There were also tensions relating to Mr Koperberg’s enthusiasm for continuation of the backburning strategy along the black line – even when milder weather, lower fuel levels and close-in containment were holding the fire.

Several sources say the most frightening threat to life and property came as the fire leapt onto the Lawson Ridge on “blow-up Wednesday” (November 22) – and that those spot fires almost certainly came from the collapse of the convection column associated with the intensification of the fire by the extensive backburns.

The Herald has also confirmed that

  • The original fire lit by a lightning strike near Burra Korain Head inside the national park on Monday, November 13, could not be found on the first day. The following day, a remote area fire team had partly contained the fire – but was removed to fight the second fire. The original fire was left to burn unattended for the next couple of days;
  • An escaped backburn was responsible for the most direct threat to houses during the two-week emergency, at Connaught Road in Blackheath. However, at a public meeting in Blackheath on Saturday night, the Rural Fire Service assistant commissioner Shane Fitzsimmons played down residents’ concerns about their lucky escape. “I don’t want to know about it. It’s incidental in the scheme of things.”
Blackheath escarpment broadscale backburn – “incidental in the scheme of things“?
(Photo by Editor 20061209, free in public domain, click photo to enlarge)


Mr Koperberg, who is retiring to stand as a Labor candidate in next year’s state elections, rejected the criticisms of how the fire was fought.

He told the Herald: “The whole of the Grose Valley would have been burnt if we had not intervened in the way we did and property would have been threatened or lost. We are looking at a successful rather than an unsuccessful outcome.

“It’s controversial, but this is world’s best backburning practice – often it’s the only tool available to save some of the country.”

The commissioner rejected any criticism that he had exerted too much influence. “As commissioner, the buck stops with me. I don’t influence outcomes unless there is a strategy that is so ill-considered that I have to intervene.”

Mr Koperberg said it was “indisputable and irrefutable” that the Blue Mountains fire – similar to fires burning now in Victoria – was “unlike any that has been seen since European settlement”, because drought and the weather produced erratic and unpredictable fire behaviour.


Phil Koperberg
NSW Rural Fire Service Commissioner at the time of the Grose Fire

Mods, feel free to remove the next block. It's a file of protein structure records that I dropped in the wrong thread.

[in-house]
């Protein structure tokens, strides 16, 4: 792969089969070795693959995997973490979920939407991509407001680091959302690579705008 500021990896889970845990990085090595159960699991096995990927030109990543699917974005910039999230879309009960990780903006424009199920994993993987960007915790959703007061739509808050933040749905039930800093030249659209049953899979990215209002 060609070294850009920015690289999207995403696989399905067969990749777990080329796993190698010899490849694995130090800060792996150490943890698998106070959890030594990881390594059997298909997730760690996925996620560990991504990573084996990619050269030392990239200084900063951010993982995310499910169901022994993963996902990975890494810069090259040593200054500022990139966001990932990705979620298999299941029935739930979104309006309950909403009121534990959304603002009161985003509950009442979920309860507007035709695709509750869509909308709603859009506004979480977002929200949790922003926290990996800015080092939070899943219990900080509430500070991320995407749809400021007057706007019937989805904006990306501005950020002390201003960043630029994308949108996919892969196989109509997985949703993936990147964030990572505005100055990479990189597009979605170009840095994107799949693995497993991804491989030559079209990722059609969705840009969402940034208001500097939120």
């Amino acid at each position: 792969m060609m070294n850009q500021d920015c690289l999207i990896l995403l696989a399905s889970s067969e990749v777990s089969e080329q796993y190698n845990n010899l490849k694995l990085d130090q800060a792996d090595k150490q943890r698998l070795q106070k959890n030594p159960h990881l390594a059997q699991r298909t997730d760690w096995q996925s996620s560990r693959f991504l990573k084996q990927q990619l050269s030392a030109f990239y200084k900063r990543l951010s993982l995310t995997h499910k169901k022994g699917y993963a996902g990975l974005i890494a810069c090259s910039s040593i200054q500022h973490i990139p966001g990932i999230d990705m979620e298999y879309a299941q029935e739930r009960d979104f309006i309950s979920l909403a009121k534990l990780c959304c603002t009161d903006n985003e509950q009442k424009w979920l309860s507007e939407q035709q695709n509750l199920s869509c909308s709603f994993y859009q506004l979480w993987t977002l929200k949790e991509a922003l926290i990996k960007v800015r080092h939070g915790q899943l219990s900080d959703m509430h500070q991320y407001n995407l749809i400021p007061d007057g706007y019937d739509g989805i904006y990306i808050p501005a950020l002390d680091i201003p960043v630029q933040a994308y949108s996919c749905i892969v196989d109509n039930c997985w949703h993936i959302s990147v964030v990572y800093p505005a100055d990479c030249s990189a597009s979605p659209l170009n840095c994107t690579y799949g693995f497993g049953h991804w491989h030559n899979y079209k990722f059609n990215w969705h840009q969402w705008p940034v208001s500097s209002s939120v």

The district manager of the Blue Mountains for the Rural Fire Service, Superintendent Mal Cronstedt, was the incident controller for the fire.

Asked if he would do anything differently, Mr Cronstedt answered: “Probably.”  But other strategies might have also had unknown or unpredictable consequences, he said.

Jack Tolhurst, the deputy fire control officer (operations) for the Blue Mountains, said: “I am adamant that this fire was managed very well. We didn’t lose any lives or property and only half the Grose Valley was burnt.”

Mr Tolhurst, who has 50 years’ experience in the Blue Mountains, said: “This fire is the most contrary fire we have ever dealt with up here.”

John Merson, the executive director of the Blue Mountains World Heritage Institute, said fire management was being complicated by conditions possibly associated with climate change.

“With increased fire frequency and intensity, we are looking at a fundamental change in Australian ecosystems,” he said. “We will lose species. But we don’t know what will prosper and what will replace those disappearing species. It’s not a happy state. It’s a very tough call for firefighters trying to do what they think is the right thing when the game is no longer the same.

“What we are seeing is a reflex response that may no longer be appropriate and doesn’t take account of all the values we are trying to protect.”


Grose Valley incinerated 23rd November 2006
(Photo by Editor 20061209, free in public domain, click photo to enlarge)


‘The burning question’


[Source: ^]


‘A bushfire scars a precious forest – and sparks debate on how we fight fire in the era of climate change.


“Snow and sleet are falling on two bushfires burning in the Blue Mountains west of Sydney.”  ~ ABC Radio, November 15 (2006).

The news report was almost flippant, something that could happen only in Dorothea Mackellar’s land of drought and flooding rains. Later that evening, two weeks from summer, Sydney had its coldest night in more than a century.

Over the past month – as an early summer collided with a late winter and a decade-long drought – NSW and Victoria have battled more than 100 bushfires.  But of them all, last month’s Blue Mountains blaze reveals tensions and systemic problems that point to a looming crisis as bushfire fighters struggle to protect people, property, biodiversity and heritage values in a world beset by climate change.

The tensions have always been there – different cultures, different ways of imagining and managing the landscape. Perhaps they are illustrated by a joke told by two Rural Fire Service crew in the Blue Mountains. “How does the RFS put out a fire in your kitchen? By backburning your sitting room and library.” The joke barely disguises the clash between the imperative of saving lives and homes, and the desire to look after the land, and the biodiversity that underpins our social and economic lives.